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Botanical descriptions of Eucalypti

Rodway, Leonard 1902 , 'Botanical descriptions of Eucalypti' , Papers & Proceedings of the Royal Society of Tasmania , pp. 72-76 .

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Eucalyptus globulus (Labillardiere)
—Tall, erect tree, even in
exposed situations, tending to preserve a preponderating main-stem
till the high forest age is reached, the branches few and acutely
diverging; bark deciduous. Mature foliage alternate, stalked,
lanceolate, acute, oblique, 6 to 12 inches long, 1 to 2 inches wide.
Flowers solitary in the leaf axils. Outer operculum smooth,
shed while the bud is approaching maturity ; calyx and inner
operculum rough, warted, and obscurely four-ribbed ; mature
calyx about | inch in diameter; anther-cells parallel. Fruit
broadly obconic, | to 1 inch in diameter ; capsule slightly protruding
; valves obsolete. In Eastern Victoria the common form
of this tree bears a three-flowered umbel in the axil, the flowers
being half the size recorded in the type, and less warted. In
Tasmania, where this species and E. viminalis are mixed, a form
will occasionally be found consisting of odd trees in which the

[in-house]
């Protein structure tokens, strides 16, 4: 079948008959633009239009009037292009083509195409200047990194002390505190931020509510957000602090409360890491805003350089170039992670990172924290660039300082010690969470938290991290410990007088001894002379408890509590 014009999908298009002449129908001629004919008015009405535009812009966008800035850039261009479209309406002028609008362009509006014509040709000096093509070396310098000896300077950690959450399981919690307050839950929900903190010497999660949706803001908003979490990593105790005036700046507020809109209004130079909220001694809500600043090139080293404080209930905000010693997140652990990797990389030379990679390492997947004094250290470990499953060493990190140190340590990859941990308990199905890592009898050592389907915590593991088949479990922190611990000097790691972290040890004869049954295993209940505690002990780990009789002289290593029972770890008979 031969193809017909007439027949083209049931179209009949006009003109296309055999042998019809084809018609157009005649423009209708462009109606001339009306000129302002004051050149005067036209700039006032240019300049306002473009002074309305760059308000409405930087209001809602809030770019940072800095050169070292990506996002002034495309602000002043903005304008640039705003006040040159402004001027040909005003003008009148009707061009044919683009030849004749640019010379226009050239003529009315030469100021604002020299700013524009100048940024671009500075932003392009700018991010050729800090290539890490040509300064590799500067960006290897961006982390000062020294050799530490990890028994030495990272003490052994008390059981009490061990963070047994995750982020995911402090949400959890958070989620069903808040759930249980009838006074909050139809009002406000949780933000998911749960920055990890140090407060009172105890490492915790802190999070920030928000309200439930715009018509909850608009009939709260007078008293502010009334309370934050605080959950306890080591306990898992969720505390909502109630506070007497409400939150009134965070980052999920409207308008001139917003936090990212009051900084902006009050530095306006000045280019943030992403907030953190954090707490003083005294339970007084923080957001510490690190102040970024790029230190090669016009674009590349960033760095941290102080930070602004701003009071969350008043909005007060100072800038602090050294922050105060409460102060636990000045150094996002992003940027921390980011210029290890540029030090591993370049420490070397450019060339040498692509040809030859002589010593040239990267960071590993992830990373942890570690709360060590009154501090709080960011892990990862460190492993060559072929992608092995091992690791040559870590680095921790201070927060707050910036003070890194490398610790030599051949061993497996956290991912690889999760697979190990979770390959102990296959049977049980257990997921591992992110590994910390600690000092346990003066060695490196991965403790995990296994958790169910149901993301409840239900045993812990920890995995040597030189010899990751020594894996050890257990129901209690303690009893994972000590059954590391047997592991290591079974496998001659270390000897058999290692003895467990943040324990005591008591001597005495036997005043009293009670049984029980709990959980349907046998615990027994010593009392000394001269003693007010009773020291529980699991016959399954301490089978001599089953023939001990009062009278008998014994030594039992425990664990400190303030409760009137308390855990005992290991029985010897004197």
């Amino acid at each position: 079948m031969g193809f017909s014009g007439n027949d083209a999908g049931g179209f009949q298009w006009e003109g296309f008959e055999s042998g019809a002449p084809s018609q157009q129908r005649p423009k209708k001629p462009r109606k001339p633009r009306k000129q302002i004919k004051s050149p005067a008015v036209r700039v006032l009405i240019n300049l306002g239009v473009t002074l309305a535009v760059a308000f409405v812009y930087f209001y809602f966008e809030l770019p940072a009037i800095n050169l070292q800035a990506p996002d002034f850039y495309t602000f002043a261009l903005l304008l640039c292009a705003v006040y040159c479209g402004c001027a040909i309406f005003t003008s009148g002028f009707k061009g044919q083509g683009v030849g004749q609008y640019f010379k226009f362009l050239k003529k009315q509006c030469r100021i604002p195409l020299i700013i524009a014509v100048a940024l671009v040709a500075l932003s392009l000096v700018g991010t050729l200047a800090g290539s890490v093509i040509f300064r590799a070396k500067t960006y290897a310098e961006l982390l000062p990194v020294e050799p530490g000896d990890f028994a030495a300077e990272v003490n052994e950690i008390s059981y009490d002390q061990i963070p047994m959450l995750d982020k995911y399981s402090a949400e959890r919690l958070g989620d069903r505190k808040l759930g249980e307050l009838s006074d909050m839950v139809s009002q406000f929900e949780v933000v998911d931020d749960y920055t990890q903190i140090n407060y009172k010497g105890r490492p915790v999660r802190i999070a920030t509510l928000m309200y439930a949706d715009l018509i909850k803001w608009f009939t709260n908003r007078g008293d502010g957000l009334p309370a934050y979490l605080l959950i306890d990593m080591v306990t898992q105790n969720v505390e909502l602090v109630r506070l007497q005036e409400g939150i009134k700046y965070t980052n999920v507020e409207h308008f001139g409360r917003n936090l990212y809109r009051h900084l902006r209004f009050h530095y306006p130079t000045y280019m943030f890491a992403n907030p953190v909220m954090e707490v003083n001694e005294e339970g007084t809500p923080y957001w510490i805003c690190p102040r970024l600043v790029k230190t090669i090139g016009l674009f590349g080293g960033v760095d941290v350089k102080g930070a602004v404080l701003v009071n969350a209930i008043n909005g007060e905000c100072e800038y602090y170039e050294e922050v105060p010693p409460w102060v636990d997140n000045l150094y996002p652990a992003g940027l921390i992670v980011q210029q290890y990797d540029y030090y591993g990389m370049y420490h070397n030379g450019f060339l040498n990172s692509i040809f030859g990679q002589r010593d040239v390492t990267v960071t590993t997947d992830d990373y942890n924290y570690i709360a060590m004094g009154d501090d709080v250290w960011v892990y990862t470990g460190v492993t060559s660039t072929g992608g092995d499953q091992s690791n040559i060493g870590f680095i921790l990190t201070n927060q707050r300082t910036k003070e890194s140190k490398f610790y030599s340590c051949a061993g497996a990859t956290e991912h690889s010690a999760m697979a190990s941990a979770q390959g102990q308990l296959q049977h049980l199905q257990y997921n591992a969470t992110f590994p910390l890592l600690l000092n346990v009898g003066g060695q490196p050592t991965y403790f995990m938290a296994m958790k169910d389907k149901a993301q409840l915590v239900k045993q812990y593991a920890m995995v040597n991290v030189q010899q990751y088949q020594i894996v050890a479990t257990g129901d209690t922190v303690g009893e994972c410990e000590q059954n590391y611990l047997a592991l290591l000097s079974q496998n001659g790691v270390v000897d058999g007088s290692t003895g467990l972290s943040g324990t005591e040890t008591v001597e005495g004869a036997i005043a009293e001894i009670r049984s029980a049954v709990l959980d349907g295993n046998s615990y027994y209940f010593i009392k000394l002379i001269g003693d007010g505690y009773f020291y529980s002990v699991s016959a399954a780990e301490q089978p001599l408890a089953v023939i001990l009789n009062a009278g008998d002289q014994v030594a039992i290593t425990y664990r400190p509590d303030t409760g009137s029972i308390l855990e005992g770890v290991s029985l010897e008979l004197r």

flowers are in threes, the operculum and fruit quite smooth, and
the fruit about three quarters to one inch in diameter, the valves much protruding.
This, though very close to the Victorian form, may
be a hybrid.

Item Type: Article
Authors/Creators:Rodway, Leonard
Keywords: Royal Society of Tasmania, Van Diemens Land, VDL, Hobart Town, natural sciences, proceedings, records
Journal or Publication Title: Papers & Proceedings of the Royal Society of Tasmania
Collections: Royal Society Collection > Papers & Proceedings of the Royal Society of Tasmania
Additional Information:

In 1843 the Horticultural and Botanical Society of Van Diemen's Land was founded and became the Royal Society of Van Diemen's Land for Horticulture, Botany, and the Advancement of Science in 1844. In 1855 its name changed to Royal Society of Tasmania for Horticulture, Botany, and the Advancement of Science. In 1911 the name was shortened to Royal Society of Tasmania.

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